Ezra Pound.



Note :  As I write this 18th September, anno XI, there is NO American daily paper contemporary with the F.D. Roosevelt administration, there are several papers favourable to the administration, but that is not the same thing.  There are a couple of weekly and quarterly publications showing some adumbration of contemporary thought, there is a projected weekly said to be about to be going to be affected by an ex-member of the “brain trust,”* there are lots of old-time bright snappy practical go-getting journalists still worrying about idées fixes of their grandfathers’ time and wholly unconscious of what is occurring about them, or if not unconscious merely muddled and incomprehending.  I have never quarrelled with people when their deductions have been based on fact, I have quarreled when they were based on ignorance, and my only arguments for 25 years have been the dragging up of facts, either of literature or of history.  Journalism as I see it is history of to-day, and literature is journalism that stays news.


A.D. 1933

_________________

* TODAY.  Edited by Raymond Moley.







I
Jefferson and/or Mussolini



THE fundamental likeness between these two men are probably greater than their differences.  I am not diddling about with a paradox.  The top dressing could hardly be more different, everything on the surface is different.  The verbal manifestations or at least the more greatly advertised verbal manifestations undoubtedly differ to a very great degree.

The best government is that which governs least,” remarked Mr. Jefferson.  I don’t propose to limit my analysis to what Tom Jefferson said.  I don’t propose to limit my analysis to what Tom Jefferson recommended in a particular time and place.  I am concerned with what he actually did, with the way his mind worked both when faced with a particular problem in a particular geography, and when faced with the unending problem of CHANGE.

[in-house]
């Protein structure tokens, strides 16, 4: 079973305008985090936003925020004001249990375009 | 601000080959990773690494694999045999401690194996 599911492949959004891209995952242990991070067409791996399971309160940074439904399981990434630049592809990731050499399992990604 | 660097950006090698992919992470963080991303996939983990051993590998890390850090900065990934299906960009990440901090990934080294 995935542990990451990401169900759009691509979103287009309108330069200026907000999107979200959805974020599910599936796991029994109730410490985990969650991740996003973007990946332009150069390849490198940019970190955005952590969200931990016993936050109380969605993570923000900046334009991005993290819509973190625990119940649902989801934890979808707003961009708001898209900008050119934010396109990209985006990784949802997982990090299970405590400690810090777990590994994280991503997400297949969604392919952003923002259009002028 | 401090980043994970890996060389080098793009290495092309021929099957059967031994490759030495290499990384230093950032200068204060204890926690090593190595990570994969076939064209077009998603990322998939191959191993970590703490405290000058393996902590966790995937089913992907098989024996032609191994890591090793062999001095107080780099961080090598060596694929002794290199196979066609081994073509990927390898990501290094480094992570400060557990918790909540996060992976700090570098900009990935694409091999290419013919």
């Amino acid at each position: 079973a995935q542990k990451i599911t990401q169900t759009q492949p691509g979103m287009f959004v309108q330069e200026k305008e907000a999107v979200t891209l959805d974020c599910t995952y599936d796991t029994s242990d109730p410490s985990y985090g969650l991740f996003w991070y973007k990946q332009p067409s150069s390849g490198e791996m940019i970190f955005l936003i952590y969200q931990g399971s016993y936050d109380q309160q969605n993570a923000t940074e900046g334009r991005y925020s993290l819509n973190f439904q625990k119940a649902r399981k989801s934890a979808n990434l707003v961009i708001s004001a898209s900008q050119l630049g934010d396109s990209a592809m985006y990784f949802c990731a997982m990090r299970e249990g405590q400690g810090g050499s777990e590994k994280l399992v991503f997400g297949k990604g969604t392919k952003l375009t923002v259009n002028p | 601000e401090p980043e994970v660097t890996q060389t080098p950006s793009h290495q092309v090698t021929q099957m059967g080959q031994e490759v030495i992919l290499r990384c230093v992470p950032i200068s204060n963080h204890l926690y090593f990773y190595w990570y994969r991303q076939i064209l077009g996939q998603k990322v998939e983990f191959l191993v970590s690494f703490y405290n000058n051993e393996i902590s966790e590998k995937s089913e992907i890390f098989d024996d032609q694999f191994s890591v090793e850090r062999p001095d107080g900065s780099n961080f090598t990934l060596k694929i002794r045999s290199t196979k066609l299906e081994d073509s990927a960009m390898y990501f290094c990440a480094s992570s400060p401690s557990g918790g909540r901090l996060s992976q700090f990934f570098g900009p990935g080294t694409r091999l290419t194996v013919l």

If Mussolini had tried to fool himself into finding or into trying to find the identical solution for Italy 1922-1932 that Jefferson found for America 1776-1826, there would have been no fascist decennio.

There is probably no language simple enough and clear enough to explain this, to make this clear to the American extreme left and to the American liberal.  I mean to say that the left is completely, I mean completely, absolutely, utterly, and possibly incurably, ignorant of Jefferson and nearly ignorant of the structure of American government, both de jure and de facto.

They understand nothing of this subject because they have no desire to understand it, and practically all political parties are swallowed up in the desire for mutual ignorance of their reciprocal difference.

Jefferson’s writings are published in ten volumes but I know of no cheap popular edition of selected and significant passages.  Van Buren’s autobiography was kept in manuscript up till 1920, not, I imagine, because of a vile conspiracy of bogey-men bankers but simply because the professors of history and economics were too lazy and too ignorant to understand its importance.  The final hundred pages would have saved America twenty years’ trouble had they been printed in 1900.  Instead of which our daddies had General Grant.  And we have ourselves been spectators, disgusted in the main, of the undignified procession :  Wilson, Harding, Coolidge and Hoover.